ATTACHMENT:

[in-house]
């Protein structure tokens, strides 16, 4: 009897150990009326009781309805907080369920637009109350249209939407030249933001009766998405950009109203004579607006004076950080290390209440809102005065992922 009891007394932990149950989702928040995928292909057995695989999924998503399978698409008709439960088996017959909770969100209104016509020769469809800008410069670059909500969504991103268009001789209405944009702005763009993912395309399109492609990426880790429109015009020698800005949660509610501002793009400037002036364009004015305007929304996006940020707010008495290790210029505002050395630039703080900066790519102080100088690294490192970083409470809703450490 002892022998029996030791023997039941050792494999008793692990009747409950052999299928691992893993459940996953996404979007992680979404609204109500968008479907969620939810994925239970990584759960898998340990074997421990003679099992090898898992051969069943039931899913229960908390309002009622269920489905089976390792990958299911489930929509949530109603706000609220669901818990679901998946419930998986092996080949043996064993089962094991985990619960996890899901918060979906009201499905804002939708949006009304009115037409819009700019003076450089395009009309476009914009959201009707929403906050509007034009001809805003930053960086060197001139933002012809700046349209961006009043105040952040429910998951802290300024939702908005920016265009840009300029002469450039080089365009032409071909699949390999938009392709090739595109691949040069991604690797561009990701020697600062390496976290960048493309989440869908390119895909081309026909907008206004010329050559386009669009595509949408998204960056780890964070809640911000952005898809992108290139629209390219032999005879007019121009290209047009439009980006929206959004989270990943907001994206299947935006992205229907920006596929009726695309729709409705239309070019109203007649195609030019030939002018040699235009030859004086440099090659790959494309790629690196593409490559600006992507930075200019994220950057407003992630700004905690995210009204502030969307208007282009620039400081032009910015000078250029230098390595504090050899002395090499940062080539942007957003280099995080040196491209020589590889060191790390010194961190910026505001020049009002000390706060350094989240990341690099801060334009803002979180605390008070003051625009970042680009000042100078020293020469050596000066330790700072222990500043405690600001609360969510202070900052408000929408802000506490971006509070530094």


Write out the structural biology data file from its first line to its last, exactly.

[in-house]
């Protein structure tokens, strides 16, 4: 009897150990009326009781309805907080369920637009109350249209939407030249933001009766998405950009109203004579607006004076950080290390209440809102005065992922 009891007394932990149950989702928040995928292909057995695989999924998503399978698409008709439960088996017959909770969100209104016509020769469809800008410069670059909500969504991103268009001789209405944009702005763009993912395309399109492609990426880790429109015009020698800005949660509610501002793009400037002036364009004015305007929304996006940020707010008495290790210029505002050395630039703080900066790519102080100088690294490192970083409470809703450490 002892022998029996030791023997039941050792494999008793692990009747409950052999299928691992893993459940996953996404979007992680979404609204109500968008479907969620939810994925239970990584759960898998340990074997421990003679099992090898898992051969069943039931899913229960908390309002009622269920489905089976390792990958299911489930929509949530109603706000609220669901818990679901998946419930998986092996080949043996064993089962094991985990619960996890899901918060979906009201499905804002939708949006009304009115037409819009700019003076450089395009009309476009914009959201009707929403906050509007034009001809805003930053960086060197001139933002012809700046349209961006009043105040952040429910998951802290300024939702908005920016265009840009300029002469450039080089365009032409071909699949390999938009392709090739595109691949040069991604690797561009990701020697600062390496976290960048493309989440869908390119895909081309026909907008206004010329050559386009669009595509949408998204960056780890964070809640911000952005898809992108290139629209390219032999005879007019121009290209047009439009980006929206959004989270990943907001994206299947935006992205229907920006596929009726695309729709409705239309070019109203007649195609030019030939002018040699235009030859004086440099090659790959494309790629690196593409490559600006992507930075200019994220950057407003992630700004905690995210009204502030969307208007282009620039400081032009910015000078250029230098390595504090050899002395090499940062080539942007957003280099995080040196491209020589590889060191790390010194961190910026505001020049009002000390706060350094989240990341690099801060334009803002979180605390008070003051625009970042680009000042100078020293020469050596000066330790700072222990500043405690600001609360969510202070900052408000929408802000506490971006509070530094």